Imports of Four Constrictor Snakes Banned Due to Environmental Concerns
The Fish and Wildlife Service has finalized a rule that will ban the importation and interstate transportation of four nonnative constrictor snakes that threaten the Everglades and other sensitive U.S. ecosystems, according to a Jan. 17 agency press release. This rule lists the Burmese python, the yellow anaconda, and the northern and southern African pythons as injurious wildlife under the Lacey Act.
The rule will take effect 60 days after it is published in the Federal Register, which is expected within the next few days, and will apply to live individuals, gametes, viable eggs or hybrids of the covered species. However, the press release notes that most people who own any of these four species will not be affected. Those who wish to export them may do so from a designated port within their state after acquiring appropriate permits from the FWS.
The FWS will also continue to consider listing as injurious the five other species of nonnative snakes that it proposed in 2010: reticulated python, boa constrictor, DeSchauensee’s anaconda, green anaconda and Beni anaconda.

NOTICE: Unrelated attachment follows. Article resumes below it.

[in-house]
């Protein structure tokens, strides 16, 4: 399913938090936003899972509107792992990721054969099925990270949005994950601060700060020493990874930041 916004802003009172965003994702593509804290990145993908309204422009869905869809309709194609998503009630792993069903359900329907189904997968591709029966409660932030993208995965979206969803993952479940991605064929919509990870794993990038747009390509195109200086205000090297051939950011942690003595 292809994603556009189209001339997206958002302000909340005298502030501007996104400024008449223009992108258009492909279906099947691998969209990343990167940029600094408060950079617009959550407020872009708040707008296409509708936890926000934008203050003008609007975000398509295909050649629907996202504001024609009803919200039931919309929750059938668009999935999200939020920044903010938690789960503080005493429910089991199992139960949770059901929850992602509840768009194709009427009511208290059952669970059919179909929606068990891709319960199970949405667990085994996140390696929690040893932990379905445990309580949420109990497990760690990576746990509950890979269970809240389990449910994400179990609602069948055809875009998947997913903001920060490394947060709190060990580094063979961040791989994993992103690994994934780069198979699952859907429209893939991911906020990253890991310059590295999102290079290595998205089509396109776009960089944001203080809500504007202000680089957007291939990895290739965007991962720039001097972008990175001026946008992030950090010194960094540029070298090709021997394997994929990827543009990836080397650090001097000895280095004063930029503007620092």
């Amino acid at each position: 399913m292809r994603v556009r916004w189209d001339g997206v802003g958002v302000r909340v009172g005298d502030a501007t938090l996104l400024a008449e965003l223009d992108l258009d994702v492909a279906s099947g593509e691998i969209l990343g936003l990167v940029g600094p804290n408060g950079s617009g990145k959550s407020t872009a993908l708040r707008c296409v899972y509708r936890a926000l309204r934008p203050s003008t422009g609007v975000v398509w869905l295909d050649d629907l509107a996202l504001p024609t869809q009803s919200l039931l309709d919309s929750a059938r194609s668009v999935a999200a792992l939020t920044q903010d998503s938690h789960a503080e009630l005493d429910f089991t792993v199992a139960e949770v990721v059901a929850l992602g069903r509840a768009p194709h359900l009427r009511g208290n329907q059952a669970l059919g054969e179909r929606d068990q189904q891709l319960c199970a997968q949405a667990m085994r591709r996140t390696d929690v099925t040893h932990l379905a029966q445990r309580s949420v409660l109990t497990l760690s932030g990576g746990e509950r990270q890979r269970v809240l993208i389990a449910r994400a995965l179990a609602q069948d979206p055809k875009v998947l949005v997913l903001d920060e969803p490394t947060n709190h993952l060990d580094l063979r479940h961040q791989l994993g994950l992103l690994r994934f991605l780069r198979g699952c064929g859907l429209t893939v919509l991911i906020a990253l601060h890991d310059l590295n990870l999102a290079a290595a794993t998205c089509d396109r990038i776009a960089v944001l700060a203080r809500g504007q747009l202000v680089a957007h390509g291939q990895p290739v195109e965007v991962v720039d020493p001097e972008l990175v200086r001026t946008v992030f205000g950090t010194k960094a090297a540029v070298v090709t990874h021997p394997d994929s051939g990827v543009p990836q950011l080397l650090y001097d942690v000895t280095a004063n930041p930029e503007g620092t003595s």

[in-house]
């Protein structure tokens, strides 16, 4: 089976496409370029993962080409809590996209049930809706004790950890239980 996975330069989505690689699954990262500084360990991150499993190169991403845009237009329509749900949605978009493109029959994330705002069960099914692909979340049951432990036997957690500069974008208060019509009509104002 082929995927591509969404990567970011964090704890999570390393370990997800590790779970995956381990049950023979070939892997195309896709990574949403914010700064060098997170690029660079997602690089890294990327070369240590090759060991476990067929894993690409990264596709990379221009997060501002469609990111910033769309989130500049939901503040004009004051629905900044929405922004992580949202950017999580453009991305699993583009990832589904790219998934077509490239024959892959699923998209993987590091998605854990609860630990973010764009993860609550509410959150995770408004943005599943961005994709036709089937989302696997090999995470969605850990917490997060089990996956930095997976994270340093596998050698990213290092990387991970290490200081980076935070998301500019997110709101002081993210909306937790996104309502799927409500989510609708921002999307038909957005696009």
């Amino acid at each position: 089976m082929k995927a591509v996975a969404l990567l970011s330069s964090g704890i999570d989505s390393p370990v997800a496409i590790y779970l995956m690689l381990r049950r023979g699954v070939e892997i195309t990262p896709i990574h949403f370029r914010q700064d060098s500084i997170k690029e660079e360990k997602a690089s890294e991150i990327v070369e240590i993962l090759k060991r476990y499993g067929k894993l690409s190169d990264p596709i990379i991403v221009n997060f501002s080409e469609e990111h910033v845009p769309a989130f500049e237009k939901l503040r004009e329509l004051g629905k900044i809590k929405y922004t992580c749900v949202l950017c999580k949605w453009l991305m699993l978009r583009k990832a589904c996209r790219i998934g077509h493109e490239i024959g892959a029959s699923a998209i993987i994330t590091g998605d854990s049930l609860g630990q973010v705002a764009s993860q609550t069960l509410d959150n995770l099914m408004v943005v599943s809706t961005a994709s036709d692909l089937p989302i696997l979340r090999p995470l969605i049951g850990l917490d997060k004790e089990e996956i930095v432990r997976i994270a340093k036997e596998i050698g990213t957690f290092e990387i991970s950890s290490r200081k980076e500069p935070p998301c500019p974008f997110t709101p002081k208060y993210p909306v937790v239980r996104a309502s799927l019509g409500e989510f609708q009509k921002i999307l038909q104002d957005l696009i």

Under the Lacey Act, a species of wildlife can be listed as injurious because it has been demonstrated to be harmful or have the potential to be harmful to the health and welfare of humans, the interests of forestry, agriculture or horticulture, or the welfare and survival of wildlife or the resources upon which wildlife depend. The listing of the species as injurious under the Lacey Act means that its importation and interstate transport are prohibited without an FWS permit. Injurious species may not be transported into or through U.S. territories or states. Permits may be granted for the importation or transportation of live specimens of injurious wildlife for scientific, medical, educational or zoological purposes.